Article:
So my contributor copies of Between Sand and Sea: Mythic Africaarrived this week in Oz, which was very exciting apart form the fact I haven’t had a chance to properly read through it yet…
It’s always great to see the interior artwork finally, there’s some really great pieces that capture the flavour of the region – as a line author we get to suggest scenes for the artists but we usually don’t see the actual pictures until the final supplement.
(My copies are often delayed compared to most due to my Antipodean residential status).
I only contributed a relatively small amount to this book admittedly compared to the other authors (the Tuareg nomads, some settuten magic concepts, a few hedge wizard and werehyena ideas, the Cyrenaica and Ahaggar areas, the mundane beasts appendix). I’m really proud of this one as I think it indicates just how far I’ve developed as a writer with the generous help of my more experienced co-authors (particularly Timothy) and how far we’ve managed to stretch the once restraining envelope of Mythic Europe…
As follow up to this previous post, I’ve drafted a page detailing expanded rules and story ideas for the mazzeri, the endemic Nightwalker tradition of Corsica.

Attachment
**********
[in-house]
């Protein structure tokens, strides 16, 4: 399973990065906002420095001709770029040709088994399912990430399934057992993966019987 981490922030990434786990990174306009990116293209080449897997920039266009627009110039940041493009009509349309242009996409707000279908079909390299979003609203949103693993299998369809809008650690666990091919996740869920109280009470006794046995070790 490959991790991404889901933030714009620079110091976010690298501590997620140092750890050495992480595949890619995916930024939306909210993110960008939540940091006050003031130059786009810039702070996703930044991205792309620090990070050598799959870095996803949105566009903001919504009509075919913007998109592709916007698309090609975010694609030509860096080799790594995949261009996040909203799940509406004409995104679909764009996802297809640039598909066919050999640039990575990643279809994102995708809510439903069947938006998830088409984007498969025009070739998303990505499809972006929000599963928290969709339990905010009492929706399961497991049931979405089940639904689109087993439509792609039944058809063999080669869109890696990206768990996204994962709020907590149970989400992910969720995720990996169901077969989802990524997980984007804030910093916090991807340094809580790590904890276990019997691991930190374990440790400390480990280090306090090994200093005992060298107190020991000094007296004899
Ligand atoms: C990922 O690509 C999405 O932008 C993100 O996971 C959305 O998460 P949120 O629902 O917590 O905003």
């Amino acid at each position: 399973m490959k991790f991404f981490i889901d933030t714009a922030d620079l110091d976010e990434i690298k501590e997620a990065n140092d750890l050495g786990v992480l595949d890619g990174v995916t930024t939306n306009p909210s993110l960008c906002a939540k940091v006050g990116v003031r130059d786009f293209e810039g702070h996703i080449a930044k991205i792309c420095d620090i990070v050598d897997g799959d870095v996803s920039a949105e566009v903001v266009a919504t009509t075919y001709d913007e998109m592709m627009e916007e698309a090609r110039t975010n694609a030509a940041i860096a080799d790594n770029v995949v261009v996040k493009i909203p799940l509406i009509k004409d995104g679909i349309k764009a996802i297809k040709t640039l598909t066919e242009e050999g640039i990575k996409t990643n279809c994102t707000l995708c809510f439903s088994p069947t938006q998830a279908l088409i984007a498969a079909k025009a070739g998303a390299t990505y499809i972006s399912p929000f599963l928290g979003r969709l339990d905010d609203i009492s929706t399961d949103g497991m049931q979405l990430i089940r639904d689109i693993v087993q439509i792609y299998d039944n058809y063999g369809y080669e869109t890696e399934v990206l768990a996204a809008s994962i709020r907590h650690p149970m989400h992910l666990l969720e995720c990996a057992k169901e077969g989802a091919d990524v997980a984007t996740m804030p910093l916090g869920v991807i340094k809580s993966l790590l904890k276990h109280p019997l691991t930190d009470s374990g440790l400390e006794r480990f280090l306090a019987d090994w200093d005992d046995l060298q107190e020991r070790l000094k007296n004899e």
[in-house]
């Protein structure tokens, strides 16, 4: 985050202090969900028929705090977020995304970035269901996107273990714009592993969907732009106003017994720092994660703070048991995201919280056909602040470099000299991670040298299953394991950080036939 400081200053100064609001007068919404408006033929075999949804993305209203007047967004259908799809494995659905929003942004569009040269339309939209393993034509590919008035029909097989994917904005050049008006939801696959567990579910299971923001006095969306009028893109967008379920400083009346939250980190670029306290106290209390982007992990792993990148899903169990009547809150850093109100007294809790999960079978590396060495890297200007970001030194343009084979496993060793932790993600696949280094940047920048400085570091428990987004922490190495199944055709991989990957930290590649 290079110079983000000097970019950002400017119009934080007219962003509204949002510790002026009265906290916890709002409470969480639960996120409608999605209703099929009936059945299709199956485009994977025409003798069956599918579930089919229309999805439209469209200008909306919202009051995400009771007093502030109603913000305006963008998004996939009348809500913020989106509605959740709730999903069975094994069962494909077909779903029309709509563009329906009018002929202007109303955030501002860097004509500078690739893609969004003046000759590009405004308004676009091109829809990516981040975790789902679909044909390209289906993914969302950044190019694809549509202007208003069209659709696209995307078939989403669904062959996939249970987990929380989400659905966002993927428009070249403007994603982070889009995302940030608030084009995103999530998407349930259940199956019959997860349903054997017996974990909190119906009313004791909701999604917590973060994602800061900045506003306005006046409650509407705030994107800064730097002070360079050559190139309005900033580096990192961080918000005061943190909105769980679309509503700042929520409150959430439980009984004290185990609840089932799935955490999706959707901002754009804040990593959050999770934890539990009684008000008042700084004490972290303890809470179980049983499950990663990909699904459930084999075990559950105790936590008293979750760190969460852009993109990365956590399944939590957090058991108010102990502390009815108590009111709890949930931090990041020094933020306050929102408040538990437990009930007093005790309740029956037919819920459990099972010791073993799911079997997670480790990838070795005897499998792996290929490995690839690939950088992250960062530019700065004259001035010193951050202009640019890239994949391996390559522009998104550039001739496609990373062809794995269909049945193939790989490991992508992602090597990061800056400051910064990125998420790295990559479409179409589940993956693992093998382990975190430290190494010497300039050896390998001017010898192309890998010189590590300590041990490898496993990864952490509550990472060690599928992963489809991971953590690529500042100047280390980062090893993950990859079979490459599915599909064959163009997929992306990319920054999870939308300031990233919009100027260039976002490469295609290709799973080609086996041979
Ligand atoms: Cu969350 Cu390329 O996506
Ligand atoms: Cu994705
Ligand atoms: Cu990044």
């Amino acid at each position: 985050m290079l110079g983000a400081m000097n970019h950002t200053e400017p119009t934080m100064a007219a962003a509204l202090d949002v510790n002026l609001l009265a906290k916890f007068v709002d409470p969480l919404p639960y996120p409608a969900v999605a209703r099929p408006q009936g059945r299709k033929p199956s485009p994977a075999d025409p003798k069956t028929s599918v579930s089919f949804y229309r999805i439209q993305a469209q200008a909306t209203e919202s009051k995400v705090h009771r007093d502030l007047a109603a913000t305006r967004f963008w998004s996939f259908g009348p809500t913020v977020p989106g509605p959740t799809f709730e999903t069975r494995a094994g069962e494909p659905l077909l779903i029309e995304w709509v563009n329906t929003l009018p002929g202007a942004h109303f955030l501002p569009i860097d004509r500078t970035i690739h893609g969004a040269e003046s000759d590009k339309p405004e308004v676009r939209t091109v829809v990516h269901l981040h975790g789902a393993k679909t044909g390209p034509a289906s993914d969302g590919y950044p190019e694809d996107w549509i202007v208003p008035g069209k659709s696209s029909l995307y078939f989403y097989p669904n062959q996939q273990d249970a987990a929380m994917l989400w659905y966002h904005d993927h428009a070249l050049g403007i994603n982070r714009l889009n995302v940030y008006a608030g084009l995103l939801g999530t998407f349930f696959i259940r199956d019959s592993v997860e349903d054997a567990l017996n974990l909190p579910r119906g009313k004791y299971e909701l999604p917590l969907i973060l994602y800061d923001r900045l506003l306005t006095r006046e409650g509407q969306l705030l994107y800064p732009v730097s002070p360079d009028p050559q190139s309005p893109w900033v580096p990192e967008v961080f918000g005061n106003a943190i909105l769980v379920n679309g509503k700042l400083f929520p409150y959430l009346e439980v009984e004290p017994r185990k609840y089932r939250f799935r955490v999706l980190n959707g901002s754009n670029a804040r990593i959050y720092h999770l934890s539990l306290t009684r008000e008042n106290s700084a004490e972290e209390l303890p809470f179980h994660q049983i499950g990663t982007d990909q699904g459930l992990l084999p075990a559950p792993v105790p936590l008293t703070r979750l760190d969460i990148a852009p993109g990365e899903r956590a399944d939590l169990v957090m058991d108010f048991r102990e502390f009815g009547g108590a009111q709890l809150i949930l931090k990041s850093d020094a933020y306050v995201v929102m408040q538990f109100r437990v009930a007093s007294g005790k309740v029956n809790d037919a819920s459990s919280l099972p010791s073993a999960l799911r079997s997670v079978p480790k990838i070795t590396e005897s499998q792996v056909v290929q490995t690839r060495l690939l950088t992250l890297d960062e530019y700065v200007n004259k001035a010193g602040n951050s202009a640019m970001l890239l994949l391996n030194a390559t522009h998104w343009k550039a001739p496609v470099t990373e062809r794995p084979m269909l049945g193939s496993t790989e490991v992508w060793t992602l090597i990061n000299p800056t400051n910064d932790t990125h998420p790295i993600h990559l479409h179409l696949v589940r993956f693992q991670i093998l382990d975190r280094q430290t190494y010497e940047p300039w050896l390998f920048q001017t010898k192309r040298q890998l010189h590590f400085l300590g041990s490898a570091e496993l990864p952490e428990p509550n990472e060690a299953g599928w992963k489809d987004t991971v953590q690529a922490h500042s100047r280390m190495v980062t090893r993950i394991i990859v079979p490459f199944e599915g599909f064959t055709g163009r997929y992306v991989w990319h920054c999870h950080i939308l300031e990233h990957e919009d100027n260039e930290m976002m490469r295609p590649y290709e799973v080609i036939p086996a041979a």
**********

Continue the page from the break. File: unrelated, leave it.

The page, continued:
The page includes a more detailed template of the Corsican hedge tradition as well as some suggested Mystery Virtues for exceptional mazzeru based on the legendary powers of this group.
I’ve almost completed the Mythic Corsica gazetteer article (now about 2000 words or so), which includes many of the concepts and ideas I outlined in my first post. Both articles will appear ultimately in the Mythic Genoa project section of this site.
Now that the house is more sorted following the sale, I’ve begun to dig out some of my research material that’s been unceremoniously shoved into the wardrobes. By example, I’ve dug out this gem of a little book, which has the following blurb:
“…The dream-hunters, or mazzeri, are unknown outside Corsica and probably date from pre-historic times. At night they go hunting or dream they do so – and kill an animal, in whom they recognise a human face. The next day they announce the death, which always takes place within a year. Where the mazzeri are harbingers of death, the signadori are guardians of life – they practise folk medicine, but more importantly,they secure release from the curse of the Evil Eye…”
When I first picked this up it looked just like a resource I could mine for a large amount of interesting material about the local variant of Nightwalkers (mazzeru or in the south, culpadori) and their benign counterparts, the signadori in particular. This was to be expected, but turns out to be a somewhat limited assumption.